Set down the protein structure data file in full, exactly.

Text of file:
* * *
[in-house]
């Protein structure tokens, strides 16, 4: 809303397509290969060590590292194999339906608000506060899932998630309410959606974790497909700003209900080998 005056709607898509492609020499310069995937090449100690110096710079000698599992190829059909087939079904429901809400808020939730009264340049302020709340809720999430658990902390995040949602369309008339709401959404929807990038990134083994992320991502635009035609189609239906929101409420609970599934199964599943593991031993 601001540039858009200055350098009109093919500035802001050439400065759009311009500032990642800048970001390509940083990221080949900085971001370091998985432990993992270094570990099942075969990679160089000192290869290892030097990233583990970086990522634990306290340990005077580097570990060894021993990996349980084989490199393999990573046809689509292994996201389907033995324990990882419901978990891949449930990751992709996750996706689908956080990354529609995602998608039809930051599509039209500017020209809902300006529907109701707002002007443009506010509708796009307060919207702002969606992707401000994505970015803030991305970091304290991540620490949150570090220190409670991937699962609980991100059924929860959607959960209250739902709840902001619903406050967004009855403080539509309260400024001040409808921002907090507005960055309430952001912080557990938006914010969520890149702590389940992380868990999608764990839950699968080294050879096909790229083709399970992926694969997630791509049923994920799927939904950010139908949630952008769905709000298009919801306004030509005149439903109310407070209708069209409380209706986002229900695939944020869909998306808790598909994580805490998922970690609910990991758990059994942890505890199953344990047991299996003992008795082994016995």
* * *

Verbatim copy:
[in-house]
């Protein structure tokens, strides 16, 4: 809303397509290969060590590292194999339906608000506060899932998630309410959606974790497909700003209900080998 005056709607898509492609020499310069995937090449100690110096710079000698599992190829059909087939079904429901809400808020939730009264340049302020709340809720999430658990902390995040949602369309008339709401959404929807990038990134083994992320991502635009035609189609239906929101409420609970599934199964599943593991031993 601001540039858009200055350098009109093919500035802001050439400065759009311009500032990642800048970001390509940083990221080949900085971001370091998985432990993992270094570990099942075969990679160089000192290869290892030097990233583990970086990522634990306290340990005077580097570990060894021993990996349980084989490199393999990573046809689509292994996201389907033995324990990882419901978990891949449930990751992709996750996706689908956080990354529609995602998608039809930051599509039209500017020209809902300006529907109701707002002007443009506010509708796009307060919207702002969606992707401000994505970015803030991305970091304290991540620490949150570090220190409670991937699962609980991100059924929860959607959960209250739902709840902001619903406050967004009855403080539509309260400024001040409808921002907090507005960055309430952001912080557990938006914010969520890149702590389940992380868990999608764990839950699968080294050879096909790229083709399970992926694969997630791509049923994920799927939904950010139908949630952008769905709000298009919801306004030509005149439903109310407070209708069209409380209706986002229900695939944020869909998306808790598909994580805490998922970690609910990991758990059994942890505890199953344990047991299996003992008795082994016995």